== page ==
Do you want to add game-changing portraits to your wedding portfolio? Are you looking for ways to knock the socks off your destination photography clients? Or do you just love making WOW-factor photographs that push you creatively and challenge your technical skills?
Long exposure photography is your new best friend – and you don’t need wildly-expensive tools or years of experience to try it!
We’ll guide you through four long exposure portraits styles you can create using tools you (probably) already have.
Understanding Long Exposures in Photography
Long exposure technique refers to how a camera shutter remains open, sometimes for a fraction of a second, several seconds, or more minutes. In effect, you can take blurry streaks and make a creative illusion in your images. These are the steps you can take to achieve this effect.
Prepare the Right Tools
Regardless of the niche, it’s essential that you have this shooting gear:
- Tripod: To keep the camera stable while shooting blurry movement.
- Remote Trigger: This one reduces camera shake while keeping your shots looking sharp.
- Lighting: The most common lighting options include flashes, LEDs, strobes, and light bulbs.
- White reflector: Helps prevent an area from being too dark and keeping your shots well-illuminated.
- ND filter: In photography, neutral-density filters act as sunglasses that enable you to see better when the sun is too intense. While you can limit the light coming into the lens, an ND filter allows you to shoot at slow shutter speeds and bright light.
Work With Your Lights
Too much light isn’t good for long exposures, so it’s best to shoot in darker locations. Since long exposure means keeping the aperture open for a long time, you may end up with overexposed images.
- Lamps: Lamps are good options if you don’t have professional lighting gear. While these are relatively cheaper, you’ll need to turn the lamps on and off manually as you shoot.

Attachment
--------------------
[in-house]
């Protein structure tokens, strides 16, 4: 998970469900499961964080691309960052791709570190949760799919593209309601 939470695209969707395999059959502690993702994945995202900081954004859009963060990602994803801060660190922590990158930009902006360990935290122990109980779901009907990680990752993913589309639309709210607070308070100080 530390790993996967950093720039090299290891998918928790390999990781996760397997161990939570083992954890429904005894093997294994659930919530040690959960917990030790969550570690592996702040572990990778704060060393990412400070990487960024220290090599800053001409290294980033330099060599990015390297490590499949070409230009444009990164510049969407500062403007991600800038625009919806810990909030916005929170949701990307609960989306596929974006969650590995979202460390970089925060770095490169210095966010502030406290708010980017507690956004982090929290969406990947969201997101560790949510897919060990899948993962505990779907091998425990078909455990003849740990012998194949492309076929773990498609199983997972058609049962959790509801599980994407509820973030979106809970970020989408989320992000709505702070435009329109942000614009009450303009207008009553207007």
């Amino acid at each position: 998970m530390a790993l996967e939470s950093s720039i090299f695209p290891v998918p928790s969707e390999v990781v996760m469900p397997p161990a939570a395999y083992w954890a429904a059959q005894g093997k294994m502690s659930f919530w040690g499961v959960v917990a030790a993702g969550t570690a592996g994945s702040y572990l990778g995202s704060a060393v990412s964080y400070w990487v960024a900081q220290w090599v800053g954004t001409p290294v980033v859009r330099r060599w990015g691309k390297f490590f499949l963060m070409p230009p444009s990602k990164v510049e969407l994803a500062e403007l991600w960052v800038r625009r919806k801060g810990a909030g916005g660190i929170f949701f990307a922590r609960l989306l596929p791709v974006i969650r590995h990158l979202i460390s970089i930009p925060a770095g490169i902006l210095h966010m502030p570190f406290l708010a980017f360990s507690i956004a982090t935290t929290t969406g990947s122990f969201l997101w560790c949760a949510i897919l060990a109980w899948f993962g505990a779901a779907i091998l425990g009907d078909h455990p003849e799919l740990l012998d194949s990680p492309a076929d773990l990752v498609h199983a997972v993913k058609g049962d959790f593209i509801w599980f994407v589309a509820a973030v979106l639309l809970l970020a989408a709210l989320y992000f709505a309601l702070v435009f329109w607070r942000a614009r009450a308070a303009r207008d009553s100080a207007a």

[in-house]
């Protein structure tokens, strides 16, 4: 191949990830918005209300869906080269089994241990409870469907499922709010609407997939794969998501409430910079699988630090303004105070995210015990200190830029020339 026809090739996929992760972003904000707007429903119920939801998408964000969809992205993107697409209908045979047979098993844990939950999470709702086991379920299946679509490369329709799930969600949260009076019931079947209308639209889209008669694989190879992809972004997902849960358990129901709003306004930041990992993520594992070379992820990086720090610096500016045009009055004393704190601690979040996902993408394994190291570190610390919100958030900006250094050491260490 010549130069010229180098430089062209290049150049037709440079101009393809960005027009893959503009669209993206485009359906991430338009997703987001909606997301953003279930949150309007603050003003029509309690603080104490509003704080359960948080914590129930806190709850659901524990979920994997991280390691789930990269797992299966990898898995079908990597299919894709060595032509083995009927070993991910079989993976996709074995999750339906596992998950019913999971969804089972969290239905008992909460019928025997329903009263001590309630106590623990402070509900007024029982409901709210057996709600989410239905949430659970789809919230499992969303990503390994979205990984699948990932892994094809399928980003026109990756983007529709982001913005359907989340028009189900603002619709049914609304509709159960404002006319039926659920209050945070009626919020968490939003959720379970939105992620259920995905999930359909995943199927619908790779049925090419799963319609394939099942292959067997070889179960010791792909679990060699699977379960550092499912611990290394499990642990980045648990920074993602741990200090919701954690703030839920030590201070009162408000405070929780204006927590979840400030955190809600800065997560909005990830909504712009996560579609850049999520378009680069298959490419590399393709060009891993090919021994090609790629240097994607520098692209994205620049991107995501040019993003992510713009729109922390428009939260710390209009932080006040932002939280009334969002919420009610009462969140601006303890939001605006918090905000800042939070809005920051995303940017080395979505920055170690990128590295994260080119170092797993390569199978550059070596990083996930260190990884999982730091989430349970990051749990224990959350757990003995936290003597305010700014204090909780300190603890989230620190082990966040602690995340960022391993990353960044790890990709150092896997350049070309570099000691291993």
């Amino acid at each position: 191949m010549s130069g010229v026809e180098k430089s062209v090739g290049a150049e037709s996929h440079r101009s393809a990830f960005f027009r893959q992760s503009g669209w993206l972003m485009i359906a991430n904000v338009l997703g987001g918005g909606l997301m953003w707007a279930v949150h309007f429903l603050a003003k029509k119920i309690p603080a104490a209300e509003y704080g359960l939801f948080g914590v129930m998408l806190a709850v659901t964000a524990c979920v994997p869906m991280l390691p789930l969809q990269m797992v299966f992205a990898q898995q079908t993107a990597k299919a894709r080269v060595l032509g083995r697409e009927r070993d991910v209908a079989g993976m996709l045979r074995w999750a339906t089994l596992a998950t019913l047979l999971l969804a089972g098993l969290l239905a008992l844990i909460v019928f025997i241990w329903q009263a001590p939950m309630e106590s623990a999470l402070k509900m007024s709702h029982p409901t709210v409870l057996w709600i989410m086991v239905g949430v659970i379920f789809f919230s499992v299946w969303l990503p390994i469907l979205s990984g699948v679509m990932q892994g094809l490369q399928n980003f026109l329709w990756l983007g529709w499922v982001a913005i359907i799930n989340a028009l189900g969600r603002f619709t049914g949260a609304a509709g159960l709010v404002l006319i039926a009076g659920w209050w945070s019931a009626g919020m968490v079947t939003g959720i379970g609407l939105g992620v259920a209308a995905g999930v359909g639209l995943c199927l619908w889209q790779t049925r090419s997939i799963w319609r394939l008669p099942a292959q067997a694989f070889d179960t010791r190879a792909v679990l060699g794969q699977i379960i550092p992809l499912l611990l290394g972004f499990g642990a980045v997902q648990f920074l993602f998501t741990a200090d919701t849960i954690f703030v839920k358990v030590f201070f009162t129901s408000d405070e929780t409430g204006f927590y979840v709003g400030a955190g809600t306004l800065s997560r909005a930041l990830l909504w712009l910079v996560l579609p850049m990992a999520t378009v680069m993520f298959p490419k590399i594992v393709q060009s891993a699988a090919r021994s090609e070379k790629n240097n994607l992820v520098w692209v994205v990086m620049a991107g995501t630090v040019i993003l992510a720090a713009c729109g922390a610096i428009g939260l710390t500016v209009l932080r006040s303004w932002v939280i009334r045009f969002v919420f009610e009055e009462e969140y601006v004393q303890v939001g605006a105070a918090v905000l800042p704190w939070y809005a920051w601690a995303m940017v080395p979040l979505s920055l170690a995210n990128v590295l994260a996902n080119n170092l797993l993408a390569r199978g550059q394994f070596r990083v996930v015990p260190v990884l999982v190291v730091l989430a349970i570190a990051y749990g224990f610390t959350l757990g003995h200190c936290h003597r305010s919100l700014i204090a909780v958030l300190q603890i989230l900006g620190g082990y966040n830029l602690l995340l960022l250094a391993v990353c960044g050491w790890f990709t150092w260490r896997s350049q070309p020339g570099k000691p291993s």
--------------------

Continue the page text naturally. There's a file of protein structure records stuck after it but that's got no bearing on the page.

- Strobes: Strobes are among the most reliable light sources you can have for any type of photography. However, they are generally more expensive than lamps. On the plus side, you can pair them with a remote trigger to operate them wirelessly.
- Flashlights: Serving as handy sources of lighting, you can use flashlights to direct beams of light at particular locations.
One of the secrets to creating movement is to have fun experimenting with lights and moving subjects. These are simple ways to try shooting long exposure pictures.
- Create light streaks: You can use a portable light source like a flashlight to paint creative effects. Turn on the light and move it around to draw random lines, words, and patterns.
- Instruct your subject to move: One of the simplest ways to shoot motion is to have your subject move the head, hands, or the whole body.
- Move your camera: Moving the camera lets you have more control over the effects. If you are using a tripod, you can create cleaner streaks, especially if your subject moves up, down, or sideways. Another option is for you to move around as you reposition your camera.
- Blurry waters: This involves using a wide-angle lens with the smallest f-stop possible. Shoot in manual mode and a longer exposure to capture a dramatic, mistier water look.
Set Your Camera Into Manual Mode
Since this kind of photography entails some trial and error, it would be ideal for you to shoot in manual mode, so that you can program the camera freely.